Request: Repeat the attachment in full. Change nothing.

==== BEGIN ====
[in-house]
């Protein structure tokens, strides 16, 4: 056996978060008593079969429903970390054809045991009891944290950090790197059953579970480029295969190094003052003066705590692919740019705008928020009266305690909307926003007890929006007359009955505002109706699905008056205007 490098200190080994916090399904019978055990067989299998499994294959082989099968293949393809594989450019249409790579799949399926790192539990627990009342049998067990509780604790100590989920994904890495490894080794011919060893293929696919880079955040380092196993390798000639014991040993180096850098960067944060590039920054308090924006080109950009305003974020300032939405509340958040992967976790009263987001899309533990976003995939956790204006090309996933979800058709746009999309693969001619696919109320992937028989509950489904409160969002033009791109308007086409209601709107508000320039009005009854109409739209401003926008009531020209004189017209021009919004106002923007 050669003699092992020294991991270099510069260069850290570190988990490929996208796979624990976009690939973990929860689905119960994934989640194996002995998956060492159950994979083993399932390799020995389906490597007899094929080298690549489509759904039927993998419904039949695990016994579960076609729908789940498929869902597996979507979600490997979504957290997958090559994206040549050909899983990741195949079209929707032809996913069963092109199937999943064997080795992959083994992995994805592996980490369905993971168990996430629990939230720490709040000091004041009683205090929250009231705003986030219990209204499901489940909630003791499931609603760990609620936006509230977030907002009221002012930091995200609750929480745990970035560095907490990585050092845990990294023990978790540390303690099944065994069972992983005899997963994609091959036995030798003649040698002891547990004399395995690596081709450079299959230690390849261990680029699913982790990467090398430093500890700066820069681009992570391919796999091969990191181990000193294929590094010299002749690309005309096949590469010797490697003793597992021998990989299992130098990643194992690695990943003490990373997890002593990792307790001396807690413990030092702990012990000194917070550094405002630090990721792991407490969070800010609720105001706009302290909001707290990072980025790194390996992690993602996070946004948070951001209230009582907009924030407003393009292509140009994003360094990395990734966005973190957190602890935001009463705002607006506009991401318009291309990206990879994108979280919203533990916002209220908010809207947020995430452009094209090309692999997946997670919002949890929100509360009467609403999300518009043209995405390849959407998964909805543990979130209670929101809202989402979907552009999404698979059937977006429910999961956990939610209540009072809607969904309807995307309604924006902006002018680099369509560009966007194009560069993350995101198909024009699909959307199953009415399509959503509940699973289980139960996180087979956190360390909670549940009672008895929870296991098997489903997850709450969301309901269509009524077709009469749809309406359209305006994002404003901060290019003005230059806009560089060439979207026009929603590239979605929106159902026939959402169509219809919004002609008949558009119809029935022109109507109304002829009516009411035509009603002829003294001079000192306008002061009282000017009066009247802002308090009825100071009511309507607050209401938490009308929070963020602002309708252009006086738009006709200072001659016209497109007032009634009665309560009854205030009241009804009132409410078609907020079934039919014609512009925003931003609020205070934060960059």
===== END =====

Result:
[in-house]
């Protein structure tokens, strides 16, 4: 056996978060008593079969429903970390054809045991009891944290950090790197059953579970480029295969190094003052003066705590692919740019705008928020009266305690909307926003007890929006007359009955505002109706699905008056205007 490098200190080994916090399904019978055990067989299998499994294959082989099968293949393809594989450019249409790579799949399926790192539990627990009342049998067990509780604790100590989920994904890495490894080794011919060893293929696919880079955040380092196993390798000639014991040993180096850098960067944060590039920054308090924006080109950009305003974020300032939405509340958040992967976790009263987001899309533990976003995939956790204006090309996933979800058709746009999309693969001619696919109320992937028989509950489904409160969002033009791109308007086409209601709107508000320039009005009854109409739209401003926008009531020209004189017209021009919004106002923007 050669003699092992020294991991270099510069260069850290570190988990490929996208796979624990976009690939973990929860689905119960994934989640194996002995998956060492159950994979083993399932390799020995389906490597007899094929080298690549489509759904039927993998419904039949695990016994579960076609729908789940498929869902597996979507979600490997979504957290997958090559994206040549050909899983990741195949079209929707032809996913069963092109199937999943064997080795992959083994992995994805592996980490369905993971168990996430629990939230720490709040000091004041009683205090929250009231705003986030219990209204499901489940909630003791499931609603760990609620936006509230977030907002009221002012930091995200609750929480745990970035560095907490990585050092845990990294023990978790540390303690099944065994069972992983005899997963994609091959036995030798003649040698002891547990004399395995690596081709450079299959230690390849261990680029699913982790990467090398430093500890700066820069681009992570391919796999091969990191181990000193294929590094010299002749690309005309096949590469010797490697003793597992021998990989299992130098990643194992690695990943003490990373997890002593990792307790001396807690413990030092702990012990000194917070550094405002630090990721792991407490969070800010609720105001706009302290909001707290990072980025790194390996992690993602996070946004948070951001209230009582907009924030407003393009292509140009994003360094990395990734966005973190957190602890935001009463705002607006506009991401318009291309990206990879994108979280919203533990916002209220908010809207947020995430452009094209090309692999997946997670919002949890929100509360009467609403999300518009043209995405390849959407998964909805543990979130209670929101809202989402979907552009999404698979059937977006429910999961956990939610209540009072809607969904309807995307309604924006902006002018680099369509560009966007194009560069993350995101198909024009699909959307199953009415399509959503509940699973289980139960996180087979956190360390909670549940009672008895929870296991098997489903997850709450969301309901269509009524077709009469749809309406359209305006994002404003901060290019003005230059806009560089060439979207026009929603590239979605929106159902026939959402169509219809919004002609008949558009119809029935022109109507109304002829009516009411035509009603002829003294001079000192306008002061009282000017009066009247802002308090009825100071009511309507607050209401938490009308929070963020602002309708252009006086738009006709200072001659016209497109007032009634009665309560009854205030009241009804009132409410078609907020079934039919014609512009925003931003609020205070934060960059």